the charm of the highway strip

11/29/05

I’ve been thinking about the idea of “omnitopia” again: basically, Andrew Wood at San Jose State put a name to the absolute same-ness of American suburbs, and furthermore, to most stores and shops that dot the country. He called them “ubiquitous, ever-present environments.”

I wrote about this a million years ago on the blog, but I’ve always been fascinated by those guys that tied up Starbucks employees, stuck them in the back room, and then ran the place for several hours, pocketing the proceeds.

This kind of robbery can be pulled off without a hitch in Omnitopia: there are only two or three basic kinds of Starbucks in the country, providing would-be robbers an endless stream of “dry runs” in order to pull off their heist. Shit, a McDonald’s would be even easier, but if you really wanted to make some cash, I’d go for an Applebee’s or even a Macaroni Grill. You can’t tell me that each Macaroni Grill puts their safe in different places.

The question is this: is Omnitopia necessarily a horrible thing? Aesthetically, sure, the preponderance of strip malls with an Auto Zone and a Blockbuster is disgusting, and will make for excruciatingly boring archeological digs in the 37th century. The forced Americana kitsch of Cracker Barrel, the homogeneity of Radio Shack employees and even the PUSH BUTT graffiti in the restrooms can make you both claustrophobic and depressed.

But on a long road trip, the understanding that you are never more than fifty miles from a Wendy’s chili (low fat, kids!) or the 100% positivity that the Starbucks in Barstow has hazelnut syrup can be… oddly comforting. I’ve railed against predictability and ninnyism my whole life, and yet I am given succor that there are 12,804 places to get a large fries with McDonalds’ bizarrely tasty hot mustard sauce.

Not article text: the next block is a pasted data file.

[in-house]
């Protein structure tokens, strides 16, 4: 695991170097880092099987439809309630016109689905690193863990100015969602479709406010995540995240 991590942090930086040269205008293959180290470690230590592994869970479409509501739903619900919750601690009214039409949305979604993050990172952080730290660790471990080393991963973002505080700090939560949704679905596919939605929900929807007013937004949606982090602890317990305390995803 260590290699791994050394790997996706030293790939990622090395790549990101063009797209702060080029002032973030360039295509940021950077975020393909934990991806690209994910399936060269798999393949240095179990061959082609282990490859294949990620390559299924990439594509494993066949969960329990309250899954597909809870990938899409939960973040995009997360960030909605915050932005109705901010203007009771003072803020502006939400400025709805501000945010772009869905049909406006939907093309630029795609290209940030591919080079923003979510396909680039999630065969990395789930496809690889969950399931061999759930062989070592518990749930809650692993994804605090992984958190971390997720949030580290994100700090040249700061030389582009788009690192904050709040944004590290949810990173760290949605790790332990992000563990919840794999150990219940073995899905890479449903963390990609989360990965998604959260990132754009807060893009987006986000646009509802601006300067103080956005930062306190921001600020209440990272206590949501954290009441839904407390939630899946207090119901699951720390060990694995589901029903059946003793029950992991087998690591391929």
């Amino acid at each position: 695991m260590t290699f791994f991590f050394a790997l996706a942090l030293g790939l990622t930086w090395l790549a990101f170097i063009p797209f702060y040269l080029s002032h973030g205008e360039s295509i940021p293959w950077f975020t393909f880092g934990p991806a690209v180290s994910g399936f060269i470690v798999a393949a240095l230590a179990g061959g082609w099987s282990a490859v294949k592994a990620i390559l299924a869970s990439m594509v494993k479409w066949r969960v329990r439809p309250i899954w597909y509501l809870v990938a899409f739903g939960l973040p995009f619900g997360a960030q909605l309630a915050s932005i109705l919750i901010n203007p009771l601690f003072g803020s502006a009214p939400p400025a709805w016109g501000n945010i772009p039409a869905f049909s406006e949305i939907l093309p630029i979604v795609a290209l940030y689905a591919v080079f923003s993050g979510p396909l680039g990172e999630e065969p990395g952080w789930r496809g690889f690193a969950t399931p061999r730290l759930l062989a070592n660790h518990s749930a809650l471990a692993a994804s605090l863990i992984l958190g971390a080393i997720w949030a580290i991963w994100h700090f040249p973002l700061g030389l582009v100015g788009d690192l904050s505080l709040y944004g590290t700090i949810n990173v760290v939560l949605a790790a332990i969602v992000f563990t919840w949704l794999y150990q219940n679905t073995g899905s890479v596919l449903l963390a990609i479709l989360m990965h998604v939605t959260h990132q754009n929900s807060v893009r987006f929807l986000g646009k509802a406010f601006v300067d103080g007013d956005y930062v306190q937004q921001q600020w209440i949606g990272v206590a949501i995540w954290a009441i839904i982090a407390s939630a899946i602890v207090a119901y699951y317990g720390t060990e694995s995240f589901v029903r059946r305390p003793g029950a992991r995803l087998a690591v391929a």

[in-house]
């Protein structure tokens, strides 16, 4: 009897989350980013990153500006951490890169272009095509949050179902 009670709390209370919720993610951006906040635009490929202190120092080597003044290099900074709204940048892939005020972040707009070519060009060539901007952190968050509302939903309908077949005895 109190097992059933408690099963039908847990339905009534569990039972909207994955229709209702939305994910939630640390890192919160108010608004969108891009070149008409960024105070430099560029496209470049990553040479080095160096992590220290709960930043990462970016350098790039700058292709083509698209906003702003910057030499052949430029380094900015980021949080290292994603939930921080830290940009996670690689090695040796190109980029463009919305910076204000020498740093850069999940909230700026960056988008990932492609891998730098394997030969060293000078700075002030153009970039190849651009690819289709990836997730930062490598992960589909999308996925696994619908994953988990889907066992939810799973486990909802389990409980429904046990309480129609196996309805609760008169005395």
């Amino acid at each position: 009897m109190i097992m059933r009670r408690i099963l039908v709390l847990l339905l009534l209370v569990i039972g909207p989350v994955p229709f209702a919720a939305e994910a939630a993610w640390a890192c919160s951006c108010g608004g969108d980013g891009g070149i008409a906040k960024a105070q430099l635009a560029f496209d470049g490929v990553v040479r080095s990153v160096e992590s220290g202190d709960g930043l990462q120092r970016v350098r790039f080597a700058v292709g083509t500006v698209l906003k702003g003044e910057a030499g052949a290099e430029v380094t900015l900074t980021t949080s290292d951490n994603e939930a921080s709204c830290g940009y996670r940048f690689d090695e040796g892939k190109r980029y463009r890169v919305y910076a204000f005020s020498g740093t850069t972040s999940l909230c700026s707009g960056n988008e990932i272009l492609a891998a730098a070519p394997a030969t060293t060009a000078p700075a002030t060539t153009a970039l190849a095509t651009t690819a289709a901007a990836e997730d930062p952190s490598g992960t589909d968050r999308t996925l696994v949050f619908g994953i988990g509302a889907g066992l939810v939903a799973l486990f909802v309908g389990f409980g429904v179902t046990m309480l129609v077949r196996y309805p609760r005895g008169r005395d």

Omnitopia offers sanitation, can always provide a bathroom in moments of desperation. But it also means you will never try that fascinating-looking Mexican place three miles off the freeway. You will stop frequenting that indie bookstore, but why bother when Barnes & Noble lets you read on the couch in the aisle? Holding a Starbucks latté, for that matter?

Sometimes I feel caught in the middle of the great cultural tug-of-war between comfort and La Vie Boheme. I crave the clandestine nook with benches etched by requited lovers, but singing along to “Goodbye Stranger” with a Filet-o-Fish in one hand is fucking sweet.

0 thoughts on “the charm of the highway strip

  1. ken

    I think the key is balance. I love a McDonald’s Sausage Biscuit w/Egg & Cheese as much as the next person and I’ve had them in many states and a few countries to boot. Even more though, I love that in a few hours when I walk into my local diner, I’ll sit down and the waitress will present me with a copy of the Sun Times and ask “the usual?” to which I’ll nod and say ‘Hello Anna’. Similarly, I’d rather go to the restaurant owned by a Sicilian who lives in the community and pay nearly double what I’d pay at Olive Garden for a much more creative and pleasurable experience than I’d find at OG. However, if I’m in Minot, ND I’d likely opt for a chain restaurant, unless I have a good recommendation from someone who knows Minot.

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  2. chm

    Agreed. From JEff MacGregor’s sublime Sunday Money: “Anyone who tells you that you have to get off the interstate to really *see* America doesn’t know anything about either. America *is* the interstate.”
    And a lot of days, frankly, thanks heavens for it.

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  3. Laurie from Manly Dorm